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Interact Cardiovasc Thorac Surg. 2014 Jun;18(6):775-83. doi: 10.1093/icvts/ivu048. Epub 2014 Mar 11.

Significant increase in circulating tumour cells in pulmonary venous blood during surgical manipulation in patients with primary lung cancer.

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Department of Thoracic Surgery, Hyogo College of Medicine, Nishinomiya, Japan.
Second Department of Surgery (Chest Surgery), University of Occupational and Environmental Health, Kitakyusyu, Japan
Itami City Hospital, Itami, Japan.
Department of Thoracic Oncology, Hyogo College of Medicine, Nishinomiya, Japan.
Department of Pathology, Hyogo College of Medicine, Nishinomiya, Japan.
Division of Respiratory Medicine, Department of Internal Medicine, Hyogo College of Medicine, Nishinomiya, Japan.



Circulating tumour cells (CTCs) are tumour cells shed from a primary tumour and circulate in the peripheral blood after passing through the drainage vein. In previous studies, we showed that high numbers of CTCs were detected in the drainage pulmonary venous blood of most patients with resectable primary lung cancer, whereas only low numbers of CTCs were detected in the peripheral blood of some patients. Accordingly, this prospective study was conducted to assess changes in CTCs in the drainage pulmonary vein (PV) during lung cancer surgery.


A total of 30 consecutive peripheral-type primary lung cancer patients who underwent lobectomy (or right upper and middle bilobectomy) through open thoracotomy were included. For each patient, 2.5 ml of blood was sampled from the lobar PV of the primary tumour site before and after surgical manipulation for lobectomy. The CTCs were evaluated quantitatively with the CellSearch® system.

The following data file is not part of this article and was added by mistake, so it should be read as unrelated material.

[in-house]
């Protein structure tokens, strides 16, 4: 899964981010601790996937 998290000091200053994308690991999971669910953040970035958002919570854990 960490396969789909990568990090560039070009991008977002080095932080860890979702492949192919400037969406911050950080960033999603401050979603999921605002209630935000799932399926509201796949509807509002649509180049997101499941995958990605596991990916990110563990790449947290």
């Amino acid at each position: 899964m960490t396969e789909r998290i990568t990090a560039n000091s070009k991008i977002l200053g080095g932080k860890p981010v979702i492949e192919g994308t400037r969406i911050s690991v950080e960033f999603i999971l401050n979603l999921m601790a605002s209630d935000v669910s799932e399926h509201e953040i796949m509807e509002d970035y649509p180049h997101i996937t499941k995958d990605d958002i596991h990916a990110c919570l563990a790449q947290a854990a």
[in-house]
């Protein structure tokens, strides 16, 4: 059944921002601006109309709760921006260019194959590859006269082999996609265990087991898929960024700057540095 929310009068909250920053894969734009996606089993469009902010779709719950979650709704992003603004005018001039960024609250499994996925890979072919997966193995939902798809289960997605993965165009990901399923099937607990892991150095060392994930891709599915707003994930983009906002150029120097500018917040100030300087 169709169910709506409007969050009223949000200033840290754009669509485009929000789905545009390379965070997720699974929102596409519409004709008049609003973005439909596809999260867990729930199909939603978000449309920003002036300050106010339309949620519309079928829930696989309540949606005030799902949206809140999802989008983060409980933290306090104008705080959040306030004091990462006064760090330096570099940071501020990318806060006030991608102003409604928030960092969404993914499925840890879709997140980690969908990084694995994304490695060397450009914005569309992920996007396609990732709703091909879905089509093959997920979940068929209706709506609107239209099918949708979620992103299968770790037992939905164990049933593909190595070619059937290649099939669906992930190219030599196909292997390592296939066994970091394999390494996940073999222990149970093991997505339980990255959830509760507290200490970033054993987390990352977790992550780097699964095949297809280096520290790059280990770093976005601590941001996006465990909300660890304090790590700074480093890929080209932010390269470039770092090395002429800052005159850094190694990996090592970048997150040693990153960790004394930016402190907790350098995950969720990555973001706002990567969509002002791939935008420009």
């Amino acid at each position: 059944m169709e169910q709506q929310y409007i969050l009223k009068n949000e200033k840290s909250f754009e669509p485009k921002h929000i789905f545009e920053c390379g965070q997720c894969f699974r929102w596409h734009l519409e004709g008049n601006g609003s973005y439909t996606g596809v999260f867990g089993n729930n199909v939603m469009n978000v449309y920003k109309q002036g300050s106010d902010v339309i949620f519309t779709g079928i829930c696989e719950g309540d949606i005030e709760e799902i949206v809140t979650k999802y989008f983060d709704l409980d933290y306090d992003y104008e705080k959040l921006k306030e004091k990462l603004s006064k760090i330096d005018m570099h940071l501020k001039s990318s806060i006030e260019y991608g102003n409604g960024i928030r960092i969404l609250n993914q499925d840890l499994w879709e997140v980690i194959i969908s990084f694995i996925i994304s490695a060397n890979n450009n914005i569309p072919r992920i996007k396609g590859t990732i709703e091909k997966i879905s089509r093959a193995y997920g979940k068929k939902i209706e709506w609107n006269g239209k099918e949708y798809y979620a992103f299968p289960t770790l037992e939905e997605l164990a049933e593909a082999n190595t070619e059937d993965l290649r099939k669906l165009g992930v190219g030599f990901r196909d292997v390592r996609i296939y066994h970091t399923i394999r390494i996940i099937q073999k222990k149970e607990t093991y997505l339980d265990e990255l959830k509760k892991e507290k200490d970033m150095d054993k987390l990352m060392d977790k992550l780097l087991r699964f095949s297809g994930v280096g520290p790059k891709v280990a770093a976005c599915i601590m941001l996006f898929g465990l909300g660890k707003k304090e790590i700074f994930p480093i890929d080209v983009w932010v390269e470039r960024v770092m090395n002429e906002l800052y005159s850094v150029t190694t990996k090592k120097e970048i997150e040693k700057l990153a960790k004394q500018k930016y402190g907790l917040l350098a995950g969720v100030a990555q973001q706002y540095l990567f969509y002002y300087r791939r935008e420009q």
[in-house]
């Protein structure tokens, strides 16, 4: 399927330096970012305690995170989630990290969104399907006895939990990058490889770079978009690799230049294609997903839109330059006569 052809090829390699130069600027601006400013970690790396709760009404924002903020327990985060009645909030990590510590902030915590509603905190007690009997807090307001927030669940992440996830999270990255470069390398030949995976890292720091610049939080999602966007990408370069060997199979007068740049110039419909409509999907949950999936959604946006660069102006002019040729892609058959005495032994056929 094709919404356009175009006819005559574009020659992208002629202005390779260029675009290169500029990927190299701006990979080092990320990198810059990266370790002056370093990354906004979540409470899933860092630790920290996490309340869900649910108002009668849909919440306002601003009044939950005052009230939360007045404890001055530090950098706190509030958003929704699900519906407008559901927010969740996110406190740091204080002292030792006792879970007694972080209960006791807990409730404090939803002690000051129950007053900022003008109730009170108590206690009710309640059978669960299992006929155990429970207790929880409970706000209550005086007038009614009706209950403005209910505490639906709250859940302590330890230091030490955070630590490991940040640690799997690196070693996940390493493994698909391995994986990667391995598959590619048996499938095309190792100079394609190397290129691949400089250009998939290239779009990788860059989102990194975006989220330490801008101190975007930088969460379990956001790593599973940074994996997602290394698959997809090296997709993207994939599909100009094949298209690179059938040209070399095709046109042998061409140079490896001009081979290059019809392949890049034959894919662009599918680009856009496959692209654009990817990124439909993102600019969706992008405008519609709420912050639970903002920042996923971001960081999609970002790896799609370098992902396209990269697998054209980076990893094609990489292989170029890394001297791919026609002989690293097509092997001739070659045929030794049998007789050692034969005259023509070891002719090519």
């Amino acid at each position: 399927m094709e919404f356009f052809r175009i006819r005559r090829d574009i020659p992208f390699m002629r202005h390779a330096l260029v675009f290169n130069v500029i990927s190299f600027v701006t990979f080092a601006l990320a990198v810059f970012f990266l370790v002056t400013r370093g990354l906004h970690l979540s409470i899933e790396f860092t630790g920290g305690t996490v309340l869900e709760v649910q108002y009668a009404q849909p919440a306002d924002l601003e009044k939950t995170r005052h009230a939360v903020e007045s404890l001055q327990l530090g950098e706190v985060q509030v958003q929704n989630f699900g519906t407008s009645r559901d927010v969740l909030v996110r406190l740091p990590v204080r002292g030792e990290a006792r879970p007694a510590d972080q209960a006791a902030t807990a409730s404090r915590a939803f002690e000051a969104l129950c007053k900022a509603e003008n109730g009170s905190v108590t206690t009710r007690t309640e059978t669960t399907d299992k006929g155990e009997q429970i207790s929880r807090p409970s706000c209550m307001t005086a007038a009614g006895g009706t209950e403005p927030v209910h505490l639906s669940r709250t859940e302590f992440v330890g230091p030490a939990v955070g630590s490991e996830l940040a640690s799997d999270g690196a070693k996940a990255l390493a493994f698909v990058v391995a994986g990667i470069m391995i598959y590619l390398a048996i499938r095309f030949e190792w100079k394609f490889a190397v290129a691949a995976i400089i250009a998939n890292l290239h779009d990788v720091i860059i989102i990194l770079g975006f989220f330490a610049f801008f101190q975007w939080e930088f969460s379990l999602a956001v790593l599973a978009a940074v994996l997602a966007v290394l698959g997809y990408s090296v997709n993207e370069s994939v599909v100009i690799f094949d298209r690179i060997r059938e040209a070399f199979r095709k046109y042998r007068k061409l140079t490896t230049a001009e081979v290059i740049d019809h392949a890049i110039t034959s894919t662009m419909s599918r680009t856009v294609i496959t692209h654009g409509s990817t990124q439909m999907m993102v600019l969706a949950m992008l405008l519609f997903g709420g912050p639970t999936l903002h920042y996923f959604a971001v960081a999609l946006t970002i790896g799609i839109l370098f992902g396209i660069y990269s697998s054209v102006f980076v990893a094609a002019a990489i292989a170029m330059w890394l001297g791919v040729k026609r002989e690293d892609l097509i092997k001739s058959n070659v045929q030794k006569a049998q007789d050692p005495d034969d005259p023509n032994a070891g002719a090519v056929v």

Before surgical manipulation, CTCs were detected in PV blood in the majority of patients (22 of 30, 73.3%), although CTCs were detected in peripheral blood in only two patients (6.7%). The median number of CTCs in the PV (pvCTC-count) before surgical manipulation was 4.0 cells/2.5 ml, and there was no significant correlation between pvPV-count and any clinicopathological characteristic, including tumour size, progression and histological type. After surgical manipulation, at the time of completion of the lobectomy, the pvCTC-count significantly increased (median, 60.0 cells/2.5 ml; P = 0.001). The increase in pvCTC-count was significantly associated with microscopic lymphatic tumour invasion (ly); pvCTC-count significantly increased in ly-positive patients (pvCTC-count before and after surgical manipulation, 4.0 and 90.5 cells/2.5 ml, respectively; P = 0.006), but not in ly-negative patients (3.5 and 7.0 cells/2.5 ml, respectively; P = 0.153). The increase in pvCTC-count was not significantly associated with any other clinicopathological factor or with any surgical procedure, including the sequence of vessel interruption.


We documented a significant increase in CTC count in drainage PV blood after surgical manipulation, especially in tumours with lymphatic invasion. We are awaiting survival data at 5 year follow-up examination, which may provide clinical significance of the pvCTC-count.


Circulating tumour cell; Lung cancer; Pulmonary vein; Surgical manipulation

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